How Does the CDI Work?
As part of my series explaining how the various electrical black boxes work on the P200, I thought I would have a look at the inner workings of the Capacitive Discharge Igntion ("CDI") system fitted to most every bike. The animation below shows how the system works in motion, but it probably isn't glaringly obvious to most what is happening. Using the animation as a reference, I will describe the behaviour of the ignition system. This tutorial assumes a little electrical knowledge on behalf of the reader.
Okay so if you're stuck on how it works, let's look at the parts of the ignition system in order. We'll start with the stator.
The flywheel is a large permanent magnet that spins on the crankshaft. It is magnetized at the factory and has a defined north and south pole. Think of it as a horseshoe magnet rolled into a circle.
As the flywheel turns past the charge coil, the charge coil produces an alternating current from +6V to -6V. The CDI box has a collection of semiconductors that regulate the flow of electricity. The Rectifier connected to G1 on the box allows only the positive pulse enter the condensor, C1. So when the wave enters the CDI, the Rectifier allows only the postive part of the wave through to the capacitor and blocks the negative part. The trigger circuit is a switch, presumably using a transistor, thyristor or SCR. These components are basically gates that are triggered by the pulse from the Hall Sensor on the stator. They do not allow current to pass through to the other side of the circuit until they are triggered. Once a charge is induced into C1, it has no where to go, so it stays full for a few seconds until it leaks off.
Once C1 is fully charged, the circuit can be triggered. This is why there is timing involved with the motor. If the condensor and stator coil were perfect, they would charge instantaneously and you could trigger them as fast as you wished. however, they require a fraction of a second to come to full charge. If the circuit triggers too fast, the spark from the spark plug will be extremely weak. Indeed, with higher revving motors, you risk the chance of triggering faster than the condensor can fill, which will affect performance (with misfires).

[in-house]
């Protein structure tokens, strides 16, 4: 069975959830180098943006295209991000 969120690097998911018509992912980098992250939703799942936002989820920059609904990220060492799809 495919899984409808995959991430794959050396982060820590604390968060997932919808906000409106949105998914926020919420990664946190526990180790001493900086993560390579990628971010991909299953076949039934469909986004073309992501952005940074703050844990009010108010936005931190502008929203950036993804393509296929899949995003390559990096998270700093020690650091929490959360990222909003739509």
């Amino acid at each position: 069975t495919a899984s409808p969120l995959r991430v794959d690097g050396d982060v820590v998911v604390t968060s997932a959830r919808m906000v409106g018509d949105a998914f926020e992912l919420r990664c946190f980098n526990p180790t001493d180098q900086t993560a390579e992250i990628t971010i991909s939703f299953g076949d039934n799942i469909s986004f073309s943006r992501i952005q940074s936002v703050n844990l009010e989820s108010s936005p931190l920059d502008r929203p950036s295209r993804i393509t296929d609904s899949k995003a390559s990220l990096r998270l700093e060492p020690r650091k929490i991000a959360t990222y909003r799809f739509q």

The trigger pulse from the hall sensor feeds into the gate's latch and allows all the stored charge to rush through the primary side of the high voltage transformer. The transformer shares a common ground between the primary and secondary windings. In this configuration, we have an "auto-step up" transformer. Therefore, if you multiply the windings on the secondary side, you will multiply the voltage. Since a spark plug needs a good 30,000 volts to spark, there must be many thousands of wraps of wire around the high voltage or secondary side. When the gate opens and dumps all the current into the primary side, it saturates the low voltage side of the transformer and sets up a short but immense magnetic field. As the field collapses, the large current in the primary windings forces the secondary windings to hold the charge by producing an extremely high voltage. However, the voltage is now so high that it can arc through air, so rather than being absorbed or retained by the transformer, the charge travels up the plug wire and jumps the plug gap.
When you go to kill the motor, you use a switch on the headset: either the key or the kill switch. The switches ground out the charging circuit so the entire charging pulse is sent to ground. Since the CDI can no longer charge, it will cease to provide spark and the engine will slow to a stop.
All Material Copyright 2001-2018 by Richard Hoar. Use at your own risk.